$$s = lh + wh + wh = lh + 2wh = h(l + 2w).$$ If you explain how to arrive directly at each expression without using algebra (with reference to simple diagrams), the meaning of each expression can be understood at an intuitive level. Understanding the geometry of the situation gets tied to understanding of the sentences you are making in the language of math. To get the number of cans of paint \(N\), you need coverage, \(c\) in area per can. Then \(N = s/c\). And now, if you didn't already demonstrate how parentheses support the act of substitution in the surface area development, now is a good time, because now you can use substitution for one of the ungainlier expressions for the surface area and get:

$$N=(lh + 2wh)/c.$$ If you also walk through how to do the calculation in multiple simple steps you can draw the parallels with the steps you would take in calculating using the above formula. I realize substitution showed up much later in the curriculum I received than order of operations but I believe this is a mistake. Even if the student is not expected to use substitution in grade 5, why not let them have an early preview so it doesn't seem like it's from outer space when they need it?

Oh, yes, and FOIL. Don't use FOIL outside the kitchen. Better to teach how distributivity applies to multiterm factors which will again be something like a grammar lesson and can incorporate some substitution (e.g., replace \(x + y\) with \(a\) in one of the factors) or "sentence" diagramming, which is beyond the scope of this post.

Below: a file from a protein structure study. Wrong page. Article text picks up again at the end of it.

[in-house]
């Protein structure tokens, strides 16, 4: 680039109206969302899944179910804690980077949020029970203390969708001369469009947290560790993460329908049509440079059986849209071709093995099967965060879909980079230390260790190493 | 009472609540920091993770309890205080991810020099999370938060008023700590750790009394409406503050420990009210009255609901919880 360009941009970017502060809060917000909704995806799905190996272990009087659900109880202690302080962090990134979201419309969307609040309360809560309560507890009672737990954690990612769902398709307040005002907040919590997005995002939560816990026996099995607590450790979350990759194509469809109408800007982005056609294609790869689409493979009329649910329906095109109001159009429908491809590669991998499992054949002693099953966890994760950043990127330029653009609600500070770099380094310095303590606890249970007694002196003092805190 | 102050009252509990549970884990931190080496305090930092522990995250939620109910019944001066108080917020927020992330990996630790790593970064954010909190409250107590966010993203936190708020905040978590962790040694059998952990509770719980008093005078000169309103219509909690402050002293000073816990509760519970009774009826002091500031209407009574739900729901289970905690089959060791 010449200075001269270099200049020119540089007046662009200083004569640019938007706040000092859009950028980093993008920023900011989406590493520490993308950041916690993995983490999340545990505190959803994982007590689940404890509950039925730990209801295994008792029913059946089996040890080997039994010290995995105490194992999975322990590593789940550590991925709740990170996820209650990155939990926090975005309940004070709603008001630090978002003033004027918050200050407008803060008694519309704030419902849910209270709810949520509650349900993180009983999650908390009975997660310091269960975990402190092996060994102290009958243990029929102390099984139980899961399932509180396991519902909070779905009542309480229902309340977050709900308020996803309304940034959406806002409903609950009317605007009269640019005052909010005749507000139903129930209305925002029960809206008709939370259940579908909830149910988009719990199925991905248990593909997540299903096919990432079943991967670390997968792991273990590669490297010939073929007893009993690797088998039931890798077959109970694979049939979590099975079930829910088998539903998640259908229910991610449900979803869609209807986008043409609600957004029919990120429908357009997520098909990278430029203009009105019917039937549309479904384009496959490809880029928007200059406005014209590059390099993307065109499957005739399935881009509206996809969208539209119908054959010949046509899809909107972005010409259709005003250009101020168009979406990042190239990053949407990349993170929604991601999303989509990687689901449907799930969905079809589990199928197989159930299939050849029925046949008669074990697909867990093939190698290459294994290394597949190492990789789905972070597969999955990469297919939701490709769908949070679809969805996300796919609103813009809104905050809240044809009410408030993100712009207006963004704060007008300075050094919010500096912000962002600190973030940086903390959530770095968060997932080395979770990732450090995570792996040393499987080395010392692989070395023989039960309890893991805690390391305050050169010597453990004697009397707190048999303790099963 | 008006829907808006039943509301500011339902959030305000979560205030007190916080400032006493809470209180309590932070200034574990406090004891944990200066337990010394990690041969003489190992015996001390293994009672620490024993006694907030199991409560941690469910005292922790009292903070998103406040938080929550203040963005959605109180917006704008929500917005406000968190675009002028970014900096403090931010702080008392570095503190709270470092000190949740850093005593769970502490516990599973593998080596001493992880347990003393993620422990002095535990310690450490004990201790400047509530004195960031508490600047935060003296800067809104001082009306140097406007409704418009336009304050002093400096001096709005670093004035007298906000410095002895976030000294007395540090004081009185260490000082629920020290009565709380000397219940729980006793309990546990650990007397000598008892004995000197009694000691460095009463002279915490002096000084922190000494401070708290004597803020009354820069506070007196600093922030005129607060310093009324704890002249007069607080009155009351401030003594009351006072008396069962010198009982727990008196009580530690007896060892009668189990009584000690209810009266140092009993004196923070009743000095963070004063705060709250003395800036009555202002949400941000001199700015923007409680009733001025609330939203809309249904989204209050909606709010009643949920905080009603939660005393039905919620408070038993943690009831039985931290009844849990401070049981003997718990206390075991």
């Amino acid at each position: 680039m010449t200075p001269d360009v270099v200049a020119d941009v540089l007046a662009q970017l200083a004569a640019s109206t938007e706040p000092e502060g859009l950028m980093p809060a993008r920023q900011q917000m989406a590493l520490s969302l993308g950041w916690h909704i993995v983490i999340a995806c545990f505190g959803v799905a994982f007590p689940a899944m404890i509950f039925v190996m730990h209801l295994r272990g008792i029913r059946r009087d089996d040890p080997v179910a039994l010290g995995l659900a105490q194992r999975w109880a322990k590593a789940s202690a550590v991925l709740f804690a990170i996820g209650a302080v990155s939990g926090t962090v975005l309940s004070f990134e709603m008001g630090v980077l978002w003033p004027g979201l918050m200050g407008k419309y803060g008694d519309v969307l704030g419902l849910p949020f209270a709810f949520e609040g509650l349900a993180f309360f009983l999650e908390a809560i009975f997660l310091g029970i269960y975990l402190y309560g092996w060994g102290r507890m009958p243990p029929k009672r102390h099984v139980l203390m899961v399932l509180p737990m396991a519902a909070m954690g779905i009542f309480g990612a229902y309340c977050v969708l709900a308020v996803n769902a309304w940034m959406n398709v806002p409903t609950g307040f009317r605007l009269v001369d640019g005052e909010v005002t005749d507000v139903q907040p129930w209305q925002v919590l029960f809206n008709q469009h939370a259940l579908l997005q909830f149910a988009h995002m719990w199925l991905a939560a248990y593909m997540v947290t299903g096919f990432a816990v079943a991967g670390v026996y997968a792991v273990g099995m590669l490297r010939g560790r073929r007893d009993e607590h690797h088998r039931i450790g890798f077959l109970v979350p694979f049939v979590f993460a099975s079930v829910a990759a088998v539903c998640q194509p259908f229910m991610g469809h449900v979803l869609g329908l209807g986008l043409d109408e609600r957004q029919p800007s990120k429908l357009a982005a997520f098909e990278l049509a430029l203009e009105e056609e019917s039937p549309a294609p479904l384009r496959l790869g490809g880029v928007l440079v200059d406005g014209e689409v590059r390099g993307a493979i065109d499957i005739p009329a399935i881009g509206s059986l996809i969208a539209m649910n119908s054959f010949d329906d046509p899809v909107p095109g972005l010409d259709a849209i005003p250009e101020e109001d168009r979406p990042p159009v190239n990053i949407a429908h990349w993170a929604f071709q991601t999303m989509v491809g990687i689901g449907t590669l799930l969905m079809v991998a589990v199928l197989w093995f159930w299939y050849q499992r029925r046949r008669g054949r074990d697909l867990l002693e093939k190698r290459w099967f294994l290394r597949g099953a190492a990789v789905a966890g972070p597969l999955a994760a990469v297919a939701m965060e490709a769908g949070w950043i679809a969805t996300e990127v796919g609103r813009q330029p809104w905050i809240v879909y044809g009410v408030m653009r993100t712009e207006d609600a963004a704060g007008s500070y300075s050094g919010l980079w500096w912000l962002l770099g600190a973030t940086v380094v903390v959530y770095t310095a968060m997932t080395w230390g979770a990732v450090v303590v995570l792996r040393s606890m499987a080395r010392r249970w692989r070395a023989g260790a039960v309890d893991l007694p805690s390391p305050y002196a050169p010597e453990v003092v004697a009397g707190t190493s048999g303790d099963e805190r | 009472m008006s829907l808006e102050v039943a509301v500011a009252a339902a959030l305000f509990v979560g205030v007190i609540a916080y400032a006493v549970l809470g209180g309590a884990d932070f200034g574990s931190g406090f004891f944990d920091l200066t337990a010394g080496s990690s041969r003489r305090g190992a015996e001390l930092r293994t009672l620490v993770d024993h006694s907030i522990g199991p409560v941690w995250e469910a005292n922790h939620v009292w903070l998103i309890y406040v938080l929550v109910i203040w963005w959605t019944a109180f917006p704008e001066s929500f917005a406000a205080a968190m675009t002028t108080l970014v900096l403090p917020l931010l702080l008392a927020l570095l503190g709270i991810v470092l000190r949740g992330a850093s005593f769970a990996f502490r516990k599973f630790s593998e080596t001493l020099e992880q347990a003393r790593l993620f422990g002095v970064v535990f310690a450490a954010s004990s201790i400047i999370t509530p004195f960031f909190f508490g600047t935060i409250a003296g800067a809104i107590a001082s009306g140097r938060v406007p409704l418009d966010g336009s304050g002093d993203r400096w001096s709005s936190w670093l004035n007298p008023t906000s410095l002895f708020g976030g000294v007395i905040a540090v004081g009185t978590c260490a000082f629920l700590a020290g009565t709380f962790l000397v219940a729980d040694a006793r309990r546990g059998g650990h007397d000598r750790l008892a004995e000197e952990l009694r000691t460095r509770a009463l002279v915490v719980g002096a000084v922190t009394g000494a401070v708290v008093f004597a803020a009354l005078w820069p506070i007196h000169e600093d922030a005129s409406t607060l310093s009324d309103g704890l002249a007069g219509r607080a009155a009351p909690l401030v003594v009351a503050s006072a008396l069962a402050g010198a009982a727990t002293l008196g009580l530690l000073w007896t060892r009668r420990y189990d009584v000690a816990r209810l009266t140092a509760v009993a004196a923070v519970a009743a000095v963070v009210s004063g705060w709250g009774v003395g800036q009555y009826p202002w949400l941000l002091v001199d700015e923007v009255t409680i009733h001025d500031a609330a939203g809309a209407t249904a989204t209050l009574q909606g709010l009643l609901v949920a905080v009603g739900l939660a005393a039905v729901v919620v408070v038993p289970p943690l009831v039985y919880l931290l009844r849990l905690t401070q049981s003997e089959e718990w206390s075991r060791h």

### Using Keywords to Solve Word Problems

**Why it's bad**: It does not require the student to understand what they are reading which masks long-term learning problems, and leads to long-term frustration for the student.

**How it happens**: Students normally want something to do to help them get unstuck. Telling them they have to understand what they are reading isn't the most helpful and giving a bunch of examples of similar expressions and finding ones they already understand seems like a lot of work to go through. Keywords are fast and easy to tell students and are often enough to get stronger students started.

**Better**: Find analogous expressions that are already understandable to the student. If you can find statements that the student already understands at an intuitive level, you may be able to point out the similarity between the statement they are having trouble with and the statements they already can relate to.

**Expansion**: I am not aware of a standard treatment of this issue that meets my full approbation. We use language everyday and we don't use keywords to figure out what people mean by what they are saying. We shouldn't use language any differently with a word problem. It's the same language!

The words used in grade 6 word problems are all everyday words. What is needed is the ability to understand and use the same words in some new contexts. Providing a lot of examples is probably the way forward with this. Being able to restate facts in other equivalent ways may be a good indication of understanding and accordingly a good exercise.

It's important to recognize that language is complex and takes time to learn. Not everyone will learn it at the same rate and having a breadth and variety of examples with varied complexity is probably necessary for students who struggle more with it. Unfortunately, school doesn't support this kind of custom treatment very well (Cf. "growth" as per Franklin, Real World of Technology).